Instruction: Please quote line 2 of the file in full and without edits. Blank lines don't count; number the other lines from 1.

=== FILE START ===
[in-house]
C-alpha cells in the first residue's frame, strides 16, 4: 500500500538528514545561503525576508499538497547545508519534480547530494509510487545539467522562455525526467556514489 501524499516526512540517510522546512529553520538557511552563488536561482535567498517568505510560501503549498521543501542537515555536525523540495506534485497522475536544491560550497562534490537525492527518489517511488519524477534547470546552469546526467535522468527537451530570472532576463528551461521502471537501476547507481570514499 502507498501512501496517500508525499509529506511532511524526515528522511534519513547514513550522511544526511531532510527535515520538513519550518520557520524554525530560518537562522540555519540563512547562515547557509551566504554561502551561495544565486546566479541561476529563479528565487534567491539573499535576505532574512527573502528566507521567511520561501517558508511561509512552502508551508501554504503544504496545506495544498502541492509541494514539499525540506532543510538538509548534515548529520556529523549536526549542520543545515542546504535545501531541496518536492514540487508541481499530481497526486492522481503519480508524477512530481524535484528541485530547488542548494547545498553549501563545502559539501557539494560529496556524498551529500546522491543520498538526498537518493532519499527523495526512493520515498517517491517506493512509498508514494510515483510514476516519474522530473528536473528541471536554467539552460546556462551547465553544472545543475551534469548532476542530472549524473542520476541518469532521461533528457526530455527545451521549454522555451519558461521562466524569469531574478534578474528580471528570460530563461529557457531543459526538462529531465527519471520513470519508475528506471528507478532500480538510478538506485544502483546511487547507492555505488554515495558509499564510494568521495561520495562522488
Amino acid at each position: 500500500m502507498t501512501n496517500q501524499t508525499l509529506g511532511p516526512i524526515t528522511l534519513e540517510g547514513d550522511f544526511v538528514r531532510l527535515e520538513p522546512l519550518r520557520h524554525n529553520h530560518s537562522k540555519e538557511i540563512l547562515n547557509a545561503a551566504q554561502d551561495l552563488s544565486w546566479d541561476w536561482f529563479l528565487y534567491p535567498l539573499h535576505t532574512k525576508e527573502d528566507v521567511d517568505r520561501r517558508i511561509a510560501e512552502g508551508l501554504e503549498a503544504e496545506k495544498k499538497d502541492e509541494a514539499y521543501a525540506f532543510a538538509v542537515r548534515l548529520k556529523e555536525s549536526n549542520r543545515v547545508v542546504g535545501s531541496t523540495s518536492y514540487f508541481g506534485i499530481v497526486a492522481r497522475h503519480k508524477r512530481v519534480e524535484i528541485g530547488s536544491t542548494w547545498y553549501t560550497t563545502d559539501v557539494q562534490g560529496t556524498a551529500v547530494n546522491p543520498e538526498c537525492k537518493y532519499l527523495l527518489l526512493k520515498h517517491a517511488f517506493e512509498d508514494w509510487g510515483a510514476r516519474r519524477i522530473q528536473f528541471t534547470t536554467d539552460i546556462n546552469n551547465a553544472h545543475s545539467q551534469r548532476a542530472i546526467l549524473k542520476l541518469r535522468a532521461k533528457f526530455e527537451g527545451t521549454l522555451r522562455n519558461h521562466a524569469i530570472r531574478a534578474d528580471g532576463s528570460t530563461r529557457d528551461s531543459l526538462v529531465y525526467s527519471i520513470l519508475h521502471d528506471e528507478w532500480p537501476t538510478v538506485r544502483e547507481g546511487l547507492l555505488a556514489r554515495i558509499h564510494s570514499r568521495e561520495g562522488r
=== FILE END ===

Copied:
C-alpha cells in the first residue's frame, strides 16, 4: 500500500538528514545561503525576508499538497547545508519534480547530494509510487545539467522562455525526467556514489 501524499516526512540517510522546512529553520538557511552563488536561482535567498517568505510560501503549498521543501542537515555536525523540495506534485497522475536544491560550497562534490537525492527518489517511488519524477534547470546552469546526467535522468527537451530570472532576463528551461521502471537501476547507481570514499 502507498501512501496517500508525499509529506511532511524526515528522511534519513547514513550522511544526511531532510527535515520538513519550518520557520524554525530560518537562522540555519540563512547562515547557509551566504554561502551561495544565486546566479541561476529563479528565487534567491539573499535576505532574512527573502528566507521567511520561501517558508511561509512552502508551508501554504503544504496545506495544498502541492509541494514539499525540506532543510538538509548534515548529520556529523549536526549542520543545515542546504535545501531541496518536492514540487508541481499530481497526486492522481503519480508524477512530481524535484528541485530547488542548494547545498553549501563545502559539501557539494560529496556524498551529500546522491543520498538526498537518493532519499527523495526512493520515498517517491517506493512509498508514494510515483510514476516519474522530473528536473528541471536554467539552460546556462551547465553544472545543475551534469548532476542530472549524473542520476541518469532521461533528457526530455527545451521549454522555451519558461521562466524569469531574478534578474528580471528570460530563461529557457531543459526538462529531465527519471520513470519508475528506471528507478532500480538510478538506485544502483546511487547507492555505488554515495558509499564510494568521495561520495562522488